The Sanskrit scholars of South India tried to sanskritise Tamil to enhance its 'beauty'! The hybrid Tamil was called 'manipravaalam'  (மணிப்ரவாளம்), meaning a mixture of Mani (pearl) and corals. I could not find out if Tamil was considered Mani or coral, the inferior stuff! The Manipravalam Tamil was written in the Grantha script.Only in recent times, anti-North, anti-Sanskrit and anti-Brahmin attitudes emerged in the Tamil Nadu region. Scholars like V.K.Suryanarayana Sastriar and Maraimalai Adigal started total 're-Tamilisation' of the language.Their movement is called 'Thani Tamizh Iyakkam' ( தனித் தமிழ் இயக்கம் ). It is also a fact that a few Tamilians wrote great treatises in Sanskrit, but centuries ago. Examples are Dandin (from Kanchi), Sankara (from Kaladi) and Ramanujar (from Tanjore).

The earliest golden period of Tamil was the Sangam Literature period (BC 500 - 200 AD). Madurai was the seat of Sangam literature, promoted by Pandyan kings. The Chera and Chola kings also patronised Tamil poets. It is not proposed to go into further details of the Sangam literature here. In all, there were 2381 known poems in the Sangam classics. (Many have vanished, due to non-preservation).There were 31 royal persons amongst the Sangam poets.

In the Sangam period, Tamil is said to have had only about 1 percent of Sanskrit admixture. During the time of Nayanmars and Alwars (7th and 8th century AD), who composed devotional songs, the sanskrit admixture was estimated to have gone up to 3 to 5 percent. When 'manipravalam' evolved, in the 13th century, more of Sanskrit came into Tamil. It must be remembered that Jains and Buddhist scholars in the South were well versed in Sanskrit, Pali and Prakrit.

While the Tamil Sangam period started from BC 500, literary works in Telugu and Kannada came into being only after the 8th century AD.

It is said that from one side of Shiva's 'damaru' came Sanskrit and from the other side Tamil. It is also said that Shiva taught Sanskrit to Panini and Tamil to Agastya.

Tamil is one of the world's six ancient and classic languages, namely Latin, Greek, Hebrew, Aramaic, Sanskrit and Tamil. If you are a Tamilian, you can be proud of yourself even though you may not read and write Tamil and you speak only in English ninety percent of the time!

Classification and Origins of the Tamil Language

Tamil is classified as a member of the Dravidian family of languages and is one of the most important members of this language family. Other Dravidian languages include Teluga, Kannada and Malayalam. Today, most of the major and minor Dravidian languages are spoken in the far north of India; however, many linguists believe that the Dravidian languages once covered a much greater expanse of land.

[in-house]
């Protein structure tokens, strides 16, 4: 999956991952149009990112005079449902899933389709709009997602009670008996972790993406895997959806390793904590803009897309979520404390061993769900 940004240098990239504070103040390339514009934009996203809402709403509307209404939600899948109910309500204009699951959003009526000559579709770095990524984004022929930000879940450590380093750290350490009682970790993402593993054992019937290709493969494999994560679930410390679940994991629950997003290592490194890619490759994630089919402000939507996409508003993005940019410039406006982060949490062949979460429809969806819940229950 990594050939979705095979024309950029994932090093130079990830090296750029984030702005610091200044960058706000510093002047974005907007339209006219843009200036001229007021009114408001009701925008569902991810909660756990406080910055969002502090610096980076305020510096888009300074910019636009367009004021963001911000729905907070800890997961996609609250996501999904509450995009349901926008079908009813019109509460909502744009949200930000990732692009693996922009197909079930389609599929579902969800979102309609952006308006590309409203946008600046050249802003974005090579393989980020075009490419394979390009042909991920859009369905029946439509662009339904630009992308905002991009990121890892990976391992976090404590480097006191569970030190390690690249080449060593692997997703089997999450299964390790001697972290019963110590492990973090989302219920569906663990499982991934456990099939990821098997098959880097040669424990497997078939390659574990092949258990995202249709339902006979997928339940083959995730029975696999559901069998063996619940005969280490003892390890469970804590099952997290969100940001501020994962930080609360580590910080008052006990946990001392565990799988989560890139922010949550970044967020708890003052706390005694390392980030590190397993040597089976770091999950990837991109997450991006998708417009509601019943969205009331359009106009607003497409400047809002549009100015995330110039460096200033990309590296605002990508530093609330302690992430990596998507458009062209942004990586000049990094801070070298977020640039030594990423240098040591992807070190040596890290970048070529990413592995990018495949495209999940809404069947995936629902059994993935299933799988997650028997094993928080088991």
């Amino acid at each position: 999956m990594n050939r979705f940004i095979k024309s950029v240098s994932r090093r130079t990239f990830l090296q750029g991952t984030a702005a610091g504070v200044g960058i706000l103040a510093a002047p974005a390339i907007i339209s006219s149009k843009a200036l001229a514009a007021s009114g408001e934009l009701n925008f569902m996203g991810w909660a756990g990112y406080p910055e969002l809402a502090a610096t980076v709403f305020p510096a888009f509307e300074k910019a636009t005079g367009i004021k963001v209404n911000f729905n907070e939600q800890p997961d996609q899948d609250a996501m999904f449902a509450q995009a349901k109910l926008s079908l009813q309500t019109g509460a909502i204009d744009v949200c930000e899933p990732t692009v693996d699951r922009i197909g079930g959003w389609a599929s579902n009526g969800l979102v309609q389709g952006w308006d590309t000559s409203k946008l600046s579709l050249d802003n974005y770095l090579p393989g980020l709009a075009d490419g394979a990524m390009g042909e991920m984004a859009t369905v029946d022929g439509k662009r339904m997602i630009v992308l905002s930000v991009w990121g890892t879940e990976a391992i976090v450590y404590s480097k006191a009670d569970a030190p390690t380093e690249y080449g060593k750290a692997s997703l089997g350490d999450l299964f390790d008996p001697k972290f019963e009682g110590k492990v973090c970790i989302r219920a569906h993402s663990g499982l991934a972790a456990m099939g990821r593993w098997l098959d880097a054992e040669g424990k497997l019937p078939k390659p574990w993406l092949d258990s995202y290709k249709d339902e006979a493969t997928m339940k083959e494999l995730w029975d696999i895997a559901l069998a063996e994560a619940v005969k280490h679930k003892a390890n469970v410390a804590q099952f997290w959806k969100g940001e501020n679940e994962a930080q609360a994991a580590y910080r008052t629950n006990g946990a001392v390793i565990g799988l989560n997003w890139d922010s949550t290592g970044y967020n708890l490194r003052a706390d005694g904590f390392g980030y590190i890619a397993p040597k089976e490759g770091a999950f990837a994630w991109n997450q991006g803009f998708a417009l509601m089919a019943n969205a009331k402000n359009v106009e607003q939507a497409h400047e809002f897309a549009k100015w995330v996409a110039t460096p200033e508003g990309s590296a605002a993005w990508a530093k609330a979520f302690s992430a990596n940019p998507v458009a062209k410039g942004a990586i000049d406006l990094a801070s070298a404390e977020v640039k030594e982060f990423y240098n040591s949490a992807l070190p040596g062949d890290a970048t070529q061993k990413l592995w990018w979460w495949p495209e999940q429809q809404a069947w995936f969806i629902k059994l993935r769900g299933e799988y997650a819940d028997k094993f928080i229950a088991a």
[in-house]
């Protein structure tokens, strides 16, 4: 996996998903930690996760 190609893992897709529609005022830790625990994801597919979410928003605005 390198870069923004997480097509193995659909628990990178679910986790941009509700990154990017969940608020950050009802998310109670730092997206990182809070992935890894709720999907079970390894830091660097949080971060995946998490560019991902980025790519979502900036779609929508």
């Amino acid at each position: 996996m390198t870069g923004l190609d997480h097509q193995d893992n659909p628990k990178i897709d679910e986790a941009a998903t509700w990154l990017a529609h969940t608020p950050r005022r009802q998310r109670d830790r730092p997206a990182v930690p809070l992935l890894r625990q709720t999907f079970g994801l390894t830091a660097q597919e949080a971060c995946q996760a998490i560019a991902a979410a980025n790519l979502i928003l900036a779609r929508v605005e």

It is believed that the Dravidian languages all evolved from a single Proto-Dravidian language, gradually developing into the distinct languages we know today. Most scholars think that this process began as early as 4000 BCE, making Tamil one of the oldest living languages in the world.

Development of the Tamil Language

The history of the Tamil language can be divided into three primary periods of development: Old, Middle and Modern. Old Tamil dates from circa 450 BC to 700 CE, Middle Tamil dates from circa 700 to 1600 CE and modern Tamil from 1600 onwards. These periods are separated by distinct grammatical and lexical differences.

Spoken Tamil has evolved significantly over time. Consequently, the modern language is characterized as diglossic, meaning that it exhibits a division between the colloquial spoken form of the language and the written language used for formal purposes.

Evolution of the Written Tamil Language

The earliest known examples of the written Tamil language are found in inscriptions dating from the 5th century BCE. The written Tamil language is believed to have developed from the Brahmi script. Tamil script evolved in shape and style over the years, finally gaining stabilization with the introduction of printing in the 16th century.

The Tamil language boasts one of the most ancient literary traditions in all of Asia. A 19th century revival of Tamil literature resulted in the production of a great variety of works, from religious to philosophical in nature. These newer works were written in a language closer to the spoken colloquial Tamil than before. Today Tamil literature boasts a wide array of poetry, prose and plays.

Tamil Language and Dialects Today

The modern Tamil language is spoken by approximately 66 million people throughout the world, most of them located in southern India and northern Sri Lanka. Other areas where significant numbers of Tamil speakers can be found include Singapore, Malaysia, Mauritius, and South Africa.

A great variety of dialects are found in the various areas where Tamil is spoken. For example, the dialects spoken in India differ substantially from the dialect spoken in Jaffna, Sri Lanka. Within the Indian province of Tamil Nadu alone, there are regional differences between northern, western and southern speakers, as well as differences in dialect based on social class.